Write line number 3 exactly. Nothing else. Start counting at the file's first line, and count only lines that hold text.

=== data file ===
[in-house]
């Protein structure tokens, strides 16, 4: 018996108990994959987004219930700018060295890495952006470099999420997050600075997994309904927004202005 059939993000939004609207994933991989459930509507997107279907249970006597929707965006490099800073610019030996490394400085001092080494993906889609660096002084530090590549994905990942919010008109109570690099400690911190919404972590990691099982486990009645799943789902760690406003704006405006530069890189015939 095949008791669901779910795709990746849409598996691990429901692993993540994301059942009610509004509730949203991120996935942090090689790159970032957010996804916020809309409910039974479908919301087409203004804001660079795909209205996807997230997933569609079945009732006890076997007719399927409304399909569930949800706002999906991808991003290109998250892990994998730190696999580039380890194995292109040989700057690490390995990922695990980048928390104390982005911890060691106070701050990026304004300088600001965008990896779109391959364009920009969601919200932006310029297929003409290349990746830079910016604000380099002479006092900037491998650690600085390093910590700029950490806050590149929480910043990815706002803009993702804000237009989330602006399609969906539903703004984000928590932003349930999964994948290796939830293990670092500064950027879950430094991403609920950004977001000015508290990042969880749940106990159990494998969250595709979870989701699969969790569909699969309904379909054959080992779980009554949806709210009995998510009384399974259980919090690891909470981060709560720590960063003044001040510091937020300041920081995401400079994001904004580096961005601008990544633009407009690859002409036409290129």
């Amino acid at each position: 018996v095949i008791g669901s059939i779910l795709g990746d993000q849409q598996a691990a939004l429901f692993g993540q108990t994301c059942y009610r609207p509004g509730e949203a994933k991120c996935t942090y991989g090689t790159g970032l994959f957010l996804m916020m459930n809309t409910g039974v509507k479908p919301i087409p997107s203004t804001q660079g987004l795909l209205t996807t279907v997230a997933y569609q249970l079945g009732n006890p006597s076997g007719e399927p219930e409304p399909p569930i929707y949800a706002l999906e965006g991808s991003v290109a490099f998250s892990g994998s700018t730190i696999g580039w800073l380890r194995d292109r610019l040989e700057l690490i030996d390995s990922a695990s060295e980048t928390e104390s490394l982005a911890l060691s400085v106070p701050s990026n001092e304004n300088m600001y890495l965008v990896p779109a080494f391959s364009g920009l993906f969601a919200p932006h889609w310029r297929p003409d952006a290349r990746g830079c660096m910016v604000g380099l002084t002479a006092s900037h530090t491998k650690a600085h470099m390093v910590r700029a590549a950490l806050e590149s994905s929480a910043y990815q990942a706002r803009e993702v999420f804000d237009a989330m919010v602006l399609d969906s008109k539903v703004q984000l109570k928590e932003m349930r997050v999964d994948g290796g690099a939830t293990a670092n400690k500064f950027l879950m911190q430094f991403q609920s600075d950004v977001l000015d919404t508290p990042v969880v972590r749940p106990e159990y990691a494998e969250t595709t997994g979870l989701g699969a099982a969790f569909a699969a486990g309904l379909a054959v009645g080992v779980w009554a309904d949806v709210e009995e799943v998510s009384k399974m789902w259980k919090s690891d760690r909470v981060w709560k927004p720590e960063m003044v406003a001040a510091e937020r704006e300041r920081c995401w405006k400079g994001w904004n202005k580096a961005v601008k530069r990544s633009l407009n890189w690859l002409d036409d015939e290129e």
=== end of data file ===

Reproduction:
């Amino acid at each position: 018996v095949i008791g669901s059939i779910l795709g990746d993000q849409q598996a691990a939004l429901f692993g993540q108990t994301c059942y009610r609207p509004g509730e949203a994933k991120c996935t942090y991989g090689t790159g970032l994959f957010l996804m916020m459930n809309t409910g039974v509507k479908p919301i087409p997107s203004t804001q660079g987004l795909l209205t996807t279907v997230a997933y569609q249970l079945g009732n006890p006597s076997g007719e399927p219930e409304p399909p569930i929707y949800a706002l999906e965006g991808s991003v290109a490099f998250s892990g994998s700018t730190i696999g580039w800073l380890r194995d292109r610019l040989e700057l690490i030996d390995s990922a695990s060295e980048t928390e104390s490394l982005a911890l060691s400085v106070p701050s990026n001092e304004n300088m600001y890495l965008v990896p779109a080494f391959s364009g920009l993906f969601a919200p932006h889609w310029r297929p003409d952006a290349r990746g830079c660096m910016v604000g380099l002084t002479a006092s900037h530090t491998k650690a600085h470099m390093v910590r700029a590549a950490l806050e590149s994905s929480a910043y990815q990942a706002r803009e993702v999420f804000d237009a989330m919010v602006l399609d969906s008109k539903v703004q984000l109570k928590e932003m349930r997050v999964d994948g290796g690099a939830t293990a670092n400690k500064f950027l879950m911190q430094f991403q609920s600075d950004v977001l000015d919404t508290p990042v969880v972590r749940p106990e159990y990691a494998e969250t595709t997994g979870l989701g699969a099982a969790f569909a699969a486990g309904l379909a054959v009645g080992v779980w009554a309904d949806v709210e009995e799943v998510s009384k399974m789902w259980k919090s690891d760690r909470v981060w709560k927004p720590e960063m003044v406003a001040a510091e937020r704006e300041r920081c995401w405006k400079g994001w904004n202005k580096a961005v601008k530069r990544s633009l407009n890189w690859l002409d036409d015939e290129e």